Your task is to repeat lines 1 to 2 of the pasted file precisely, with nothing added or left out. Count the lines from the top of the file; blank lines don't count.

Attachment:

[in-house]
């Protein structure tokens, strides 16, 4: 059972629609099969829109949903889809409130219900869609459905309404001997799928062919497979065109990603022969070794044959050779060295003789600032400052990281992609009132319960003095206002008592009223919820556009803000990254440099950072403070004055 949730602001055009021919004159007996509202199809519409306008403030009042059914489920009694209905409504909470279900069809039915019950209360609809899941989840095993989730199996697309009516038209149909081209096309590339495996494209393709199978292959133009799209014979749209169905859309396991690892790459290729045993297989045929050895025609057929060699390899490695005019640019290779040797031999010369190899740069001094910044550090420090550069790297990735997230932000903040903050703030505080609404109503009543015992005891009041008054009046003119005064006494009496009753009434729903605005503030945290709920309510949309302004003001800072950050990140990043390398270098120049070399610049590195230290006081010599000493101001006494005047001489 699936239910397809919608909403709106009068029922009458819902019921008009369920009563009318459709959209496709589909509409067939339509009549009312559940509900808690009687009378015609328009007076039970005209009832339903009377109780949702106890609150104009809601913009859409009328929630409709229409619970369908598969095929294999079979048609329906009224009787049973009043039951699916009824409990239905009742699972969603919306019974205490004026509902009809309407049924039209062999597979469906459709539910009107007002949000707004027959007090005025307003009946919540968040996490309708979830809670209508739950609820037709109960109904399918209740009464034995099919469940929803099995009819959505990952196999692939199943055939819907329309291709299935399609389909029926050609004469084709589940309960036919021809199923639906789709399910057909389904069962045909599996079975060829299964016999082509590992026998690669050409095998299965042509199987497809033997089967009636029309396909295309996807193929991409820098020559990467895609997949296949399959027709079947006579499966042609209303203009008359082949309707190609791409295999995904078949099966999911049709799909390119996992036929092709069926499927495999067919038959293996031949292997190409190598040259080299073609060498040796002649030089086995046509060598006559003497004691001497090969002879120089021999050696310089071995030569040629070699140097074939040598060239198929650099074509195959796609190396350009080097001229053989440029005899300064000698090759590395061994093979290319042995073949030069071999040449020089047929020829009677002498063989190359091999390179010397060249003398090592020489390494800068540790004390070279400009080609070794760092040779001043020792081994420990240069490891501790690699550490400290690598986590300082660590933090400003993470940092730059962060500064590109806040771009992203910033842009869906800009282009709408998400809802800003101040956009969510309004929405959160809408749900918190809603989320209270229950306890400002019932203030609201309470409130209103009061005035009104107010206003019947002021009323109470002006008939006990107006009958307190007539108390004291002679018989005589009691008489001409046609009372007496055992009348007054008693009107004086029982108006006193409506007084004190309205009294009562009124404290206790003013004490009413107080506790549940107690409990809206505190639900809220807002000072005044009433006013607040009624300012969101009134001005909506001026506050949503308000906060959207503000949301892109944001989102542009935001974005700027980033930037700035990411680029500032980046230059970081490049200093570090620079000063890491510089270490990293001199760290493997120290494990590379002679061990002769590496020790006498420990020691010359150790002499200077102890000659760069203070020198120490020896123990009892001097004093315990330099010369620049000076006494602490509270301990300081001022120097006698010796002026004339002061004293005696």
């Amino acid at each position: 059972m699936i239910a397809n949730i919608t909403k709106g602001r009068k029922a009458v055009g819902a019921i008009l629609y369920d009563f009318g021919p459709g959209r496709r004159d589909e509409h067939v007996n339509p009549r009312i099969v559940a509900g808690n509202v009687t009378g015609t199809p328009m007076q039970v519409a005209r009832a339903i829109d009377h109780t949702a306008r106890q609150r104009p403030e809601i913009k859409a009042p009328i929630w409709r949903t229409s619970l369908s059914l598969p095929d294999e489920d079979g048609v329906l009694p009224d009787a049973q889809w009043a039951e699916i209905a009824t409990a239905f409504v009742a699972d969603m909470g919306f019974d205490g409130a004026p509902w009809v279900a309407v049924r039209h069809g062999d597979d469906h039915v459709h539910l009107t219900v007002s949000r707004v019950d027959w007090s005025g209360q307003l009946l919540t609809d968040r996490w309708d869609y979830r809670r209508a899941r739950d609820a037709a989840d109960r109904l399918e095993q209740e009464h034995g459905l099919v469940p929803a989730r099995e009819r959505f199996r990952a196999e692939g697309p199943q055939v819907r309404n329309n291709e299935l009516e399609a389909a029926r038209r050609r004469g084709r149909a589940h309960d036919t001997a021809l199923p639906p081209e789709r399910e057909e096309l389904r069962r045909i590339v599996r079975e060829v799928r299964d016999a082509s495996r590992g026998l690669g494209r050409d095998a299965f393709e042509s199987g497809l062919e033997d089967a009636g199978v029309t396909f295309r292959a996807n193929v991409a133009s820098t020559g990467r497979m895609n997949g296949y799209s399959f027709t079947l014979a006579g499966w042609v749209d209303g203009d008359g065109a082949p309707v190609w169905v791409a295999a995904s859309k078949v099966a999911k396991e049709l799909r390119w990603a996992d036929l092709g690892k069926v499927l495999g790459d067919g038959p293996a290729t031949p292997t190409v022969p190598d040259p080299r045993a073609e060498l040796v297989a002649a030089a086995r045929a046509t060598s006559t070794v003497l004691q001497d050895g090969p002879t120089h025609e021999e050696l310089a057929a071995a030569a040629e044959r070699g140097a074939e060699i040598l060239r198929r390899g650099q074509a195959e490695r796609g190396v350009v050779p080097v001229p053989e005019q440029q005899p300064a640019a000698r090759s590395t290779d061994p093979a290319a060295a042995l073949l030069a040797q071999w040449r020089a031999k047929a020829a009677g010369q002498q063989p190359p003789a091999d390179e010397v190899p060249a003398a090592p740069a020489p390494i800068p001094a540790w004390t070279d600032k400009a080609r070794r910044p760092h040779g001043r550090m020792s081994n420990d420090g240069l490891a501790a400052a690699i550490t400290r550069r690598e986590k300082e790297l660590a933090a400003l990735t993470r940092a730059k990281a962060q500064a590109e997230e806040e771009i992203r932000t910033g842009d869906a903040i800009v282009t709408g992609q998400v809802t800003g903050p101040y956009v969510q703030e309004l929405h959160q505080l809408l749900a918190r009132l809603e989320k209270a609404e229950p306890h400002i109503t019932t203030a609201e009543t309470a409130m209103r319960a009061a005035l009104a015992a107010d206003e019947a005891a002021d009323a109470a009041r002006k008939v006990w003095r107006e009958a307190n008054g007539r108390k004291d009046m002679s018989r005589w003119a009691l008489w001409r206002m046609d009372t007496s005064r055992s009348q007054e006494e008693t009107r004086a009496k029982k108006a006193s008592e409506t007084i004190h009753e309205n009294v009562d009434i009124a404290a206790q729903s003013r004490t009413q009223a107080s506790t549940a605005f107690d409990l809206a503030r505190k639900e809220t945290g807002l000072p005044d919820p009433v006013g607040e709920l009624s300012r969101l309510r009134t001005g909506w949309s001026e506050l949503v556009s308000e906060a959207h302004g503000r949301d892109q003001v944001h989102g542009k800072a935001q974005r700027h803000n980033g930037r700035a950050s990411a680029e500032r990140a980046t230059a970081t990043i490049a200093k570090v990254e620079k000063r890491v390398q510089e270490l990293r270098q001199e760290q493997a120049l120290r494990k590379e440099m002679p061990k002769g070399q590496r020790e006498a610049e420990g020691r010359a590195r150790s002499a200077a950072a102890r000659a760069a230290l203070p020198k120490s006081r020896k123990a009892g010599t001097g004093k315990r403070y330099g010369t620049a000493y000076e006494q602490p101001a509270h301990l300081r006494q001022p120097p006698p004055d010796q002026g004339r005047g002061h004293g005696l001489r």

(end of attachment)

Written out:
[in-house]
């Protein structure tokens, strides 16, 4: 059972629609099969829109949903889809409130219900869609459905309404001997799928062919497979065109990603022969070794044959050779060295003789600032400052990281992609009132319960003095206002008592009223919820556009803000990254440099950072403070004055 949730602001055009021919004159007996509202199809519409306008403030009042059914489920009694209905409504909470279900069809039915019950209360609809899941989840095993989730199996697309009516038209149909081209096309590339495996494209393709199978292959133009799209014979749209169905859309396991690892790459290729045993297989045929050895025609057929060699390899490695005019640019290779040797031999010369190899740069001094910044550090420090550069790297990735997230932000903040903050703030505080609404109503009543015992005891009041008054009046003119005064006494009496009753009434729903605005503030945290709920309510949309302004003001800072950050990140990043390398270098120049070399610049590195230290006081010599000493101001006494005047001489 699936239910397809919608909403709106009068029922009458819902019921008009369920009563009318459709959209496709589909509409067939339509009549009312559940509900808690009687009378015609328009007076039970005209009832339903009377109780949702106890609150104009809601913009859409009328929630409709229409619970369908598969095929294999079979048609329906009224009787049973009043039951699916009824409990239905009742699972969603919306019974205490004026509902009809309407049924039209062999597979469906459709539910009107007002949000707004027959007090005025307003009946919540968040996490309708979830809670209508739950609820037709109960109904399918209740009464034995099919469940929803099995009819959505990952196999692939199943055939819907329309291709299935399609389909029926050609004469084709589940309960036919021809199923639906789709399910057909389904069962045909599996079975060829299964016999082509590992026998690669050409095998299965042509199987497809033997089967009636029309396909295309996807193929991409820098020559990467895609997949296949399959027709079947006579499966042609209303203009008359082949309707190609791409295999995904078949099966999911049709799909390119996992036929092709069926499927495999067919038959293996031949292997190409190598040259080299073609060498040796002649030089086995046509060598006559003497004691001497090969002879120089021999050696310089071995030569040629070699140097074939040598060239198929650099074509195959796609190396350009080097001229053989440029005899300064000698090759590395061994093979290319042995073949030069071999040449020089047929020829009677002498063989190359091999390179010397060249003398090592020489390494800068540790004390070279400009080609070794760092040779001043020792081994420990240069490891501790690699550490400290690598986590300082660590933090400003993470940092730059962060500064590109806040771009992203910033842009869906800009282009709408998400809802800003101040956009969510309004929405959160809408749900918190809603989320209270229950306890400002019932203030609201309470409130209103009061005035009104107010206003019947002021009323109470002006008939006990107006009958307190007539108390004291002679018989005589009691008489001409046609009372007496055992009348007054008693009107004086029982108006006193409506007084004190309205009294009562009124404290206790003013004490009413107080506790549940107690409990809206505190639900809220807002000072005044009433006013607040009624300012969101009134001005909506001026506050949503308000906060959207503000949301892109944001989102542009935001974005700027980033930037700035990411680029500032980046230059970081490049200093570090620079000063890491510089270490990293001199760290493997120290494990590379002679061990002769590496020790006498420990020691010359150790002499200077102890000659760069203070020198120490020896123990009892001097004093315990330099010369620049000076006494602490509270301990300081001022120097006698010796002026004339002061004293005696």